# ECON 211 Study Guide - Final Guide: Elementary Matrix, Diagonal Matrix, Triangular Matrix

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ECON 211 Exam Review

Derivatives

Product Rule

(f(x)g(x))�=f�(x)g(x)+f(x)g�(x)

Quotient Rule

f(x)

g(x)

�=f�(x)g(x)−f(x)g�(x)

g(x)2

Power Rule

(f(x)n)�=nf(x)n−1f�(x)

Chain Rule

dY

dZ =df

dX

dX

dZ

Economic Applications

Annual Interest (deposit A, interest r, n times a year for t years)

R=A·(1 + r

n)nt

System of Linear Equations

Gaussian Elimination

- Eliminate variables by substitution & elimination

Gauss-Jordanian Elimination

a11x1+a12x2+a13x3=b1

a21x1+a2x2+a23x3=b2

a31x1+a32x2+a33x3=b3⇒

a11 a12 a13 b1

a21 a22 a23 b2

a31 a32 a33 b3

- Solve by using elementary row operations

Systems with Many Solutions

(1) (# of equations) < (# of variables) or

(2) (# of equations) = (# of variables) but some are linearly dependent

Systems with No Solution

(1) (# of equations) > (# of variables) or

(2) 2 “equal” equations that equate to different parameters

Matrix Algebra

The rank of a matrix is min(m,n)

Matrix Multiplication

ab

cd

ef

3×2AB

CD

2×3

=

aA +bC aB +bD

cA +dC cB +dD

eA +fC eB +fD

3×2

A&B are matrices, suppose AB exists, elements in AB are given by

(AB)i,j =

n

�

r=1

Ai,rBr,j

Identity matrix is a multiplicative identity, therefore AI = A and IB=B

I3x3=

100

010

001

Transpose of a Matrix

AB

CD

T

=AC

BD

Column matrix (dimension k×1), row matrix (1×n), diagonal matrix has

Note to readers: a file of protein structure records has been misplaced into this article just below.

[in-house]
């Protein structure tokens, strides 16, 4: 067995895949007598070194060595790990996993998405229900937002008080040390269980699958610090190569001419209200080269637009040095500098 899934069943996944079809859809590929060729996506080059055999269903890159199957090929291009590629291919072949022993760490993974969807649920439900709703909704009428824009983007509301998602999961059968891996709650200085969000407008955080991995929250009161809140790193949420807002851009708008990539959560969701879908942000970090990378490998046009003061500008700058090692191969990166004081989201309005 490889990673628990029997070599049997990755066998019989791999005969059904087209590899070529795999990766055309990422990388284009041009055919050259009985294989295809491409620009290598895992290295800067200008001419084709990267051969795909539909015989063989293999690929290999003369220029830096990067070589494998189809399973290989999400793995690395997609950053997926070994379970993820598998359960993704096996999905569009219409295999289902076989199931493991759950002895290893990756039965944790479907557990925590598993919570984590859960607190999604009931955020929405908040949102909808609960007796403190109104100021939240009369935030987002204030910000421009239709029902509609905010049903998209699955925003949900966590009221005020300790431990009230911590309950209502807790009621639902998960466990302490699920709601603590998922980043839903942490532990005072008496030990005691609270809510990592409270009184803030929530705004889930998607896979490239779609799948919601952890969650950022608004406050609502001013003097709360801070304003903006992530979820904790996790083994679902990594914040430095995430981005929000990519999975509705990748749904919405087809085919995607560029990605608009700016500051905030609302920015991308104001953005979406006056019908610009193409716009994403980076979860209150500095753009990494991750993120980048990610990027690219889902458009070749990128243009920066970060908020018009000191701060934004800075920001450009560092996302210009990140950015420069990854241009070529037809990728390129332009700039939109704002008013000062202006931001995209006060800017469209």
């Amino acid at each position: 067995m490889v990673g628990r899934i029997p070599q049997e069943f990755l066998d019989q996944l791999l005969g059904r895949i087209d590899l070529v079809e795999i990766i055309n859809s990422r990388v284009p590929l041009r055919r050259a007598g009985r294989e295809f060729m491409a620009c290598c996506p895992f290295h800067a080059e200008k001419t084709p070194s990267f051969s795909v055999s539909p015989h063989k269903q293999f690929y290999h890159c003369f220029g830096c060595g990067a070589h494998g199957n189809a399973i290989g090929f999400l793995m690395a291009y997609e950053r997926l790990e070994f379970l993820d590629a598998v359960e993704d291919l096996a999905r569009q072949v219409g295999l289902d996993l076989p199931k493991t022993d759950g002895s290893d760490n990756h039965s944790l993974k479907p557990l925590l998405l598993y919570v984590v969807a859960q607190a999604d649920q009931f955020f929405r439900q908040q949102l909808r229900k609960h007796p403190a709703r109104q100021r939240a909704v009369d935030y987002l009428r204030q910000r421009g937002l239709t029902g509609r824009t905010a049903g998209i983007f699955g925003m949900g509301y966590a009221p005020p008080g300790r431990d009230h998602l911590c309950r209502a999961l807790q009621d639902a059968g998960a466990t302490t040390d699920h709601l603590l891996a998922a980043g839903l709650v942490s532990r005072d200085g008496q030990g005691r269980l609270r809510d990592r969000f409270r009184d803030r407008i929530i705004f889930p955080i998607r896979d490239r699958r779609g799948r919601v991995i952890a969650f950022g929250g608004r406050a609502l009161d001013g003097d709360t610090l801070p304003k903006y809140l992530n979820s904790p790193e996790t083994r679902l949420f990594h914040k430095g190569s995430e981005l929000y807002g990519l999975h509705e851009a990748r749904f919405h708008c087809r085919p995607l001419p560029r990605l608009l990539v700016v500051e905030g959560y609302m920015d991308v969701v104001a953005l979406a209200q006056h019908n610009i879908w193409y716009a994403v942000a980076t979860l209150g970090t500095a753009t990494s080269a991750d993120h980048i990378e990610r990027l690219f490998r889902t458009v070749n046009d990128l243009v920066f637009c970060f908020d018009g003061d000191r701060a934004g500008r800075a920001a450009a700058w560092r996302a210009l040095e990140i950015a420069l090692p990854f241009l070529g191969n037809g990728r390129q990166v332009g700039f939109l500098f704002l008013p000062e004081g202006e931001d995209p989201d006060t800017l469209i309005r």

non zero elements on its main diagonal and zero everywhere else, upper-

triangular matrix has non-zero elements on its main diagonal and above

and zeroes everywhere below main diagonal (opposite is lower-

triangular matrix), idempotent matrix remains the same after multiplied

by itself (A×A = A), symmetric matrix is such that AT = A, square

matrix is when An×k where n=k, nonsingular matrix is a square matrix

with rank = # of rows/columns, it represents a system with a unique

solution

POST MIDTERM 2 MATERIAL

Inverse of a Matrix

Inverse of matrix A is matrix A-1 such A-1A=AA-1=I, a matrix is only

invertible if it is nonsingular. To solve a matrix, we need to use the

inverse of a matrix - write the system in the matrix format or Ax = b

the solution would be x = A-1b

Gauss-Jordanian Method

A=

abc

def

ghi

Rewrite matrix A as (A:I) or

abc100

def010

ghi001

Using elementary operations, we try to obtain (I:A-1) or

100ABC

010DEF

001GH I

A−1=

ABC

DEF

GH I

Elementary Row Operations

i. Interchange two rows of a matrix

ii. Multiply each element in a row by the same nonzero number

iii. Change a row by adding it a multiple of another row

Properties of the Inverse of a Matrix

Assume A and B are 2 matrices, if A and B are invertible, then

(A-1)-1 = A

(A-1)T = (AT)-1

(AB)-1 = B-1A-1

Inverse of an 2×2 Matrix

A−1=d

ad−bc −b

ad−bc

−c

ad−bc

a

ad−bc

A−1=1

det(A)d−b

−ca

Sarrus’ Rule (Quick Method) - Determinant for 3×3 Matrix

Write determinant twice, omit last column of 2nd determinant

Multiply from top down diagonally, subtract the sum with sum of

multiplying top down reverse diagonals

(a11a22a33 +a12a23a31 +a13a21a32)−(a13a22a31 +a11a23a32 +a12a21a33)

Determinant of Triangular & Diagonal Matrices

The determinant of lower-triangular, upper-triangular, or diagonal

matrices is simply the product of their diagonal entries

Properties of Determinants

det AT = det A

det (AB) = (det A)(det B)

det (A+B) ≠ (det A) + (det B)

Cofactor Matrix & Adjoint

For any n×n matrix A, we can replace element aij by the sub-matrix

obtained by deleting row i and column j from A, and multiply each

element by (-1)i+j

Now replace each element cij by cji, we obtain the adjoint of A or adjA

Inverse of a Matrix using Determinants is

A−1=1

|A|(adjA)

We can multiply the inverse of the cofactor matrix with b to get the

solutions for a system of equations